The ScanBalt BioRegion has 85 million people, more than 60 universities and more than 870 biotech/life science companies. Members of ScanBalt are 11 regional triple helix networks between universities, biotech/life science industry, hospitals, public authorities and other important actors.
ScanBalt Intellectual Property Knowledge Network (IPKN) has been established with the aim to build a sustainable infrastructure to facilitate regional access to knowledge, skills and best practices in the field of IP in biotechnology sector. ScanBalt IPKN aims to increase the global competitiveness of the biotech industry in the Nordic and Baltic Sea countries by facilitating the development of a sustainable intellectual infrastructure capable of creating value from bioscience research. Through the creation of an active network of IP practitioners, researchers/academics, authorities, business managers and entrepreneurs in the ScanBalt BioRegion, the IPKN will act both to strengthen regional IP expertise - in bioscience IPR construction, IP management, and its implications on bioscience research and development- and broaden general IP awareness and competencies in how to use IP to create value in the innovation process - from idea creation and protection to commercialisation and business development.
In today's knowledge-based society intellectual property (IP) has a special role. IP forms a legal basis for creating and marketing new ideas, technologies and scientific works. It is an important factor in the development of science, economy and culture. IP's role in global, regional and national developments is increasingly growing. 183 Member States of the World Intellectual Property Organization (WIPO) form a global intellectual property society. This society relies on the notion given in Article 2 (viii) of the Convention Establishing the WIPO (1967), according to which "intellectual property" or "intellectual property rights" shall include the rights relating to:
- literary, artistic and scientific works,
- performances of performing artists, phonograms, and broadcasts,
- inventions in all fields of human endeavor,
- scientific discoveries,
- industrial designs,
- trademarks, service marks, and commercial names and designations,
- protection against unfair competition, and all other rights resulting from intellectual activity in the industrial, scientific, literary or artistic fields.
Biotechnology is a specific field of human activity. As part of life sciences and industry, biotechnology secures the quality and future of mankind, if used in an ethical manner. This is why IP has a special role to play in the biotechnology sector, from the protection of an idea to commercialization and business development.
The core of IP is copyright protection of literary, artistic and scientific works. Copyright is the most universal means for the protection of human creativity. In the biotechnology sector patented inventions play a central role. Such IP instruments as trademarks, commercial names, domain names, knowhow and licensing agreements secure the commercial interests of entrepreneurs in the sector.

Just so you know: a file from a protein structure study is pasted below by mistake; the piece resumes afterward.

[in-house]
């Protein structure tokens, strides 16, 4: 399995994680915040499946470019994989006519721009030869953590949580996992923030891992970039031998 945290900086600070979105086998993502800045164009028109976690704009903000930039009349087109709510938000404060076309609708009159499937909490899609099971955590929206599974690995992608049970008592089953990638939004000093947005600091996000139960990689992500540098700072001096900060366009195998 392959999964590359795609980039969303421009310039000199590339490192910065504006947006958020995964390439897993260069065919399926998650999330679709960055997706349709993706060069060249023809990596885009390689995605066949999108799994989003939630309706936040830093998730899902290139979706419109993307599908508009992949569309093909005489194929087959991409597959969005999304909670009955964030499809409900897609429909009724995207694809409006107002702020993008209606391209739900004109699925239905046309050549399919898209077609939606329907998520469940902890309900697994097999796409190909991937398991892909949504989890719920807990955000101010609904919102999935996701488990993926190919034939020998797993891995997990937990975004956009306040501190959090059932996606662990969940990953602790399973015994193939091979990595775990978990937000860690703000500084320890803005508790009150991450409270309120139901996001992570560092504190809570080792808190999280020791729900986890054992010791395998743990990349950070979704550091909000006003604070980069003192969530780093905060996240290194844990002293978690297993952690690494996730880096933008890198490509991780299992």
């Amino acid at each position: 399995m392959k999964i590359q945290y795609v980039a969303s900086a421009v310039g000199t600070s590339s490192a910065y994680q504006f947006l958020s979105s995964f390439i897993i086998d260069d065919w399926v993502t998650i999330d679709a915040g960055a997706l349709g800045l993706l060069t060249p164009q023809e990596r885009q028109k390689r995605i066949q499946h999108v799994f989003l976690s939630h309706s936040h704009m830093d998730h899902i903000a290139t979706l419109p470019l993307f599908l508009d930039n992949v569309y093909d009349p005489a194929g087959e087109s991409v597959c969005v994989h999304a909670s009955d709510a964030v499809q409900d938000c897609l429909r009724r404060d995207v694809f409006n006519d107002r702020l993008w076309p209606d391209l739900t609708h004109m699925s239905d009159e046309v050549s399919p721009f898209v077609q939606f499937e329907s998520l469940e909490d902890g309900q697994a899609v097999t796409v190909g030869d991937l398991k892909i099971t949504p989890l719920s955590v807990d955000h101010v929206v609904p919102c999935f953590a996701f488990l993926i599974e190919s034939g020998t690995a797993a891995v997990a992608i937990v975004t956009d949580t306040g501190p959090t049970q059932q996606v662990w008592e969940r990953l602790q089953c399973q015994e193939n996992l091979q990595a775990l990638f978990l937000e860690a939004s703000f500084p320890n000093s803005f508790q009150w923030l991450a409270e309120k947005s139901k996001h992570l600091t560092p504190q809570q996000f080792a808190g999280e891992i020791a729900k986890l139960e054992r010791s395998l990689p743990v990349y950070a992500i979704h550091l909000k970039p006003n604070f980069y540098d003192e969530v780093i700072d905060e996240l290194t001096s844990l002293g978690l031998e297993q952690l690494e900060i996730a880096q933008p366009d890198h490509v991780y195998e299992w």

The knowledge and use of the possibilities embodied in IP are not exploited in full in national, regional and global economic and legal systems. The knowledge about the possibilities of IP is still on the very basic level within the society and even among professionals. Politicians and other decision makers, academics and researchers, biotechnology industry, financiers and third sector can benefit times more if they use all the possibilities that IP offers.
"We propose for the consultations on the mid-term review of the Life Sciences and Biotechnology strategy 2002-2010 to integrate the following into that strategy:
1) promote IP as a core element of science, economy and culture;
2) include general IP courses in the curricula as a compulsory subject at all universities and other institutions of higher education;
3) provide further education on IP, organize specialized courses, seminars and roundtables for researchers and representatives of industry;
4) finance research in the field of IP and biotechnology, promote international research cooperation;
5) use professional expertise provided by ScanBalt IPKN (www.scanbalt.org and www.scanbaltipkn.org) for the benefit of biotechnology sector, as well as other sectors of research and business;
6) establish local and regional expert groups and other nodes of competence, and invite them and IP professionals to participate in law drafting, drafting of policy papers, development programs etc."
This position paper was approved by the participants of the Seminar Intellectual Property Strategies in Bioscience, organized by ScanBalt IPKN (www.scanbaltipkn.org) and
â Institute of Law, University of Tartu, held in Tallinn, Estonia, on March 30-31, 2006 (approved on March 31, 2006)
â Jagiellonian University and CITTRU, held in Cracow, Poland, on April 27-28, 2006 (approved on April 28, 2006)
â Steinbeis Team Northeast, held in Wismar, Germany, on June 8-9, 2006 (approved on June 9, 2006)
On behalf of the ScanBalt Intellectual Property Knowledge Network:
Bowman J Heiden
Center for Intellectual Property Studies Gothenburg
Professor of Intellectual Property Law
Deputy Director of the Institute of Private Law, Tartu University, Tallinn
Associate Professor for Bioethics and Philosophy
Jagiellonian University, Cracow
Head of Steinbeis Transfer Center Technology Management Northeast, Rostock
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